Building Swing Out Stools + 3 Legged Stools

Things I Used in This Project:
Woodpeckers Speed Square
Woodpeckers Straight Edge
Woodpeckers 12″ Square
ISOtunes Bluetooth Hearing Protection
3″ Sander
RIDGID Round Shop Vac
Universal Small Port Hose Kit
Dust Right Separator
Titebond Original Wood Glue
Rockler Surefoot Clamps
Triton Router
Infinity Spiral Bit
Carpet Tape
Triton Router Table
Infinity Round Over Bit
Spray Lacquer

I am starting off the with the three legged stool that goes all the way to the ground. These are made from 3/4” plywood and kinda have a spoke sort of design to support the legs. A smaller spoke at the very top that connects all three but will also give me a flat surface to attach the base to the seat later on. Then another, larger spoke down the legs to support the base some and also give my feet a place to rest. 

I took the time to 3D model the stool first so I knew exactly how big I needed to make everything, then use a few woodpeckers measuring and marking tools to draw it out on good size cut off of 3/4” ply. However, if you are interested in making your own, I do have a free download for both spokes available here.

Once I had the spoke drawn out, I took it to the bandsaw to cutout. If you want to make more than one stool, I recommend cutting material for the number you want, then taping them all together with painters tape. This way you can cut the pattern once but make the total number of spokes you need with it. 

Next I took the left over cut off to the table saw and cut a few legs. Since I want the legs kicked out like this instead of straight up and down, I used a speed square to mark off a 10 degree angle on both the top and bottom, then again used the bandsaw to cut these angles out. If you do this, I recommend grabbing the miter gauge and setting it to 10 degrees so you can get a straight cut rather than pushing it through my hand. 

Then last cutting detail for the legs is I added a small taper so the top of the leg would be chunkier than the bottom. After coming in at the bottom, I used a straight edge to connect it to the top and also cut it out using the bandsaw. Now you can see the slight taper this gives the legs. 

Alrighty now to clean these parts up. I moved my new dust collection cart over to my workbench, hooked up shop vac, flipped my belt sander on it’s back, then started smoothing out the edges on all my parts. 

I originally thought I would paint or stain these bases a dark brown because I honestly want the seats to be the focus. However, I really started to dig the look of these plywood parts and decided to leave them as raw looking as possible. But before moving into finish I stuck a round over bit into my router table and ran each part through. 

And that’s the majority of the project done. This is a super quick one but looks great in my opinion. If you’re needing seating for a bar area, garage, or shop then don’t put it off because you can easily knock this out in a single day.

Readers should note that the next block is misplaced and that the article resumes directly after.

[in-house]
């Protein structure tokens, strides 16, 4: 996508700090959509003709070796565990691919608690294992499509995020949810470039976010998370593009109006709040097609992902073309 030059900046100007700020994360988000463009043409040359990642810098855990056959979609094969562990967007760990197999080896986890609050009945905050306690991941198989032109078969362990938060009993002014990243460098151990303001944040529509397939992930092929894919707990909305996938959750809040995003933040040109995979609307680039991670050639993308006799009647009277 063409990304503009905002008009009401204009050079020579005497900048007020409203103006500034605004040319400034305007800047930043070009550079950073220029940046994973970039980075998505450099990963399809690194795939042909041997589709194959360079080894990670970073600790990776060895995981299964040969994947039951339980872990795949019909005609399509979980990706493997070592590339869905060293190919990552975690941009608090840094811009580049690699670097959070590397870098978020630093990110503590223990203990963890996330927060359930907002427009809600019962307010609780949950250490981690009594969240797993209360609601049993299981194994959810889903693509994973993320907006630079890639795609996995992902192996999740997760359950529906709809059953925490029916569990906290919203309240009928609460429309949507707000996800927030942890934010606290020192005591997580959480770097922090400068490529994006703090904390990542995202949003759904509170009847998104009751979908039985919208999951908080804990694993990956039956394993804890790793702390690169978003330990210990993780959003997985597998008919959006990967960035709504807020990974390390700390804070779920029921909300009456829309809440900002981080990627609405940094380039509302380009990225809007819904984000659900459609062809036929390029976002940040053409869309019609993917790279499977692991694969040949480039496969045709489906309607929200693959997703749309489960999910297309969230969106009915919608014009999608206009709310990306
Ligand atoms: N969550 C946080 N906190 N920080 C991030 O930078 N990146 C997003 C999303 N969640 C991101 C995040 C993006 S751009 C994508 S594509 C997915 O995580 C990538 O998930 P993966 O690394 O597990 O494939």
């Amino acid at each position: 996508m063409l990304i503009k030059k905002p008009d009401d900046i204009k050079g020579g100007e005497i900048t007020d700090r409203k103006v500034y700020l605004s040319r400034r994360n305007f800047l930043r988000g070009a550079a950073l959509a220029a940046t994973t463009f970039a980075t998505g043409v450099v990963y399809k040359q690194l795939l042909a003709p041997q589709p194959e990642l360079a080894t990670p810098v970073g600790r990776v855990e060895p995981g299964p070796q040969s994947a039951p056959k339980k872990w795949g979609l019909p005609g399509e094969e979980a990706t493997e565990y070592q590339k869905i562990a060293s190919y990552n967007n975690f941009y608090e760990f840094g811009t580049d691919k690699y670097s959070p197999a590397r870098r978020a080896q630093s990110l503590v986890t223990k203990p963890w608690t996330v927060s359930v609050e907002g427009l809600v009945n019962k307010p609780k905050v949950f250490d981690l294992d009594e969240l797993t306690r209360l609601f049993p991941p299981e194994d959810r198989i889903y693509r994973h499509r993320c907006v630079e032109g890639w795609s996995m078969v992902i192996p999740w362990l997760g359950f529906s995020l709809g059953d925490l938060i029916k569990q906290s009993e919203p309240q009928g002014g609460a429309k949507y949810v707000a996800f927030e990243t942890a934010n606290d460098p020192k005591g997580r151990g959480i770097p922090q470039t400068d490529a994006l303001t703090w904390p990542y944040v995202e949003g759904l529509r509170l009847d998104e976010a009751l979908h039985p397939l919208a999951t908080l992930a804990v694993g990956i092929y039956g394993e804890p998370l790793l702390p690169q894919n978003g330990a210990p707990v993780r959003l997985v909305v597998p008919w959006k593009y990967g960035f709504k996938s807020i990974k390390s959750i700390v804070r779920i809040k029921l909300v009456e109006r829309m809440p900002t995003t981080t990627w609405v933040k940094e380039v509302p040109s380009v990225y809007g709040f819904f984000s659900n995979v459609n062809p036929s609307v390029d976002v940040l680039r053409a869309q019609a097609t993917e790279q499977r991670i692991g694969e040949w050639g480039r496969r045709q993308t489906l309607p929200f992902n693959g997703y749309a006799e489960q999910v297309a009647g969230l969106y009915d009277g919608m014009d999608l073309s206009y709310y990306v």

For assembly, I started off with the smaller spoke at the very top, and placed Titebond original in all the cut outs, then shimmied the legs one by one into their spot.

After getting all three in, I repeated with glue and placement of the larger spoke. I placed this one at a height that was comfortable for my feet to be propped up on. After getting it roughly where I intended it, I use a small level to make sure it was level across all three legs. Checking to make sure my workbench was level first, before using it as a reference for the spoke. 

After letting those sit up over night to dry I went ahead and took my belt sander to each top just to clean it up a bit and make sure it was nice and flat.

Then last thing before attaching the seats, I cleaned off each one and gave them four coats of spray lacquer. This hardly changes the tint or shade of the plywood so it stays that raw look I was going after, but does give it some protection. 

With the seats being made from solid wood, I didn’t want to just screw the base directly into it, and I was planning on using those Z clip or figure 8 fasteners but a buddy suggested I drill an oversize hole through the base for the screw to pass through, then add a washer to the head. The trick is you don’t want to over tighten the screw so that the washer can’t move. By only tightening down enough for the seat to be secure but allowing the washer to move freely, the seat can move if the wood wants to. I liked this method as it meant I didn’t have to wait on ordered hardware so I tried it out. 

That’s one! And I must say, they feel pretty darn secure and I was/am really happy with the way they came out. I honestly never would have thought I would end up liking the raw plywood base look as much as I do. Next I repeated until all four were secured and sittable. 

With those knocked out, lets get to the more complicated but fun one shall we? For the four remaining seats I switched gears completely and made some swing out swiveling shop seats that have a supersized speed square design as the support. That’s 9 Ss if you weren’t counting. ; ) 

I thought of a speed square only because the shape lends itself so perfect for the supportive base. I recently added a 4×8 Laguna CNC to my shop ….I’ll be putting out a stand alone video on that soon, so stay tuned for lots of details. 

Since I wanted the speed square to be two tone, I first painted a section of plywood silver then after it was dry, taped off the silver portion before setting the machine to carve out four squares.

Each seat is made up of two that will be glued together. Once the engraving pass was complete I spray painted the markings black then set the machine to cut out the empty spaces and perimeter. 

After getting the squares cut I then had the tedious task of pealing off the tape. I thought this would come off in a few big pieces and have this awesome reveal for y’all, but it didn’t. So I’ll skip to the end and show you the results. Pretty cool huh??

Like I said earlier, each seat is made up of two squares glued together so next I applied glue to the inside face and set weights on it until dry.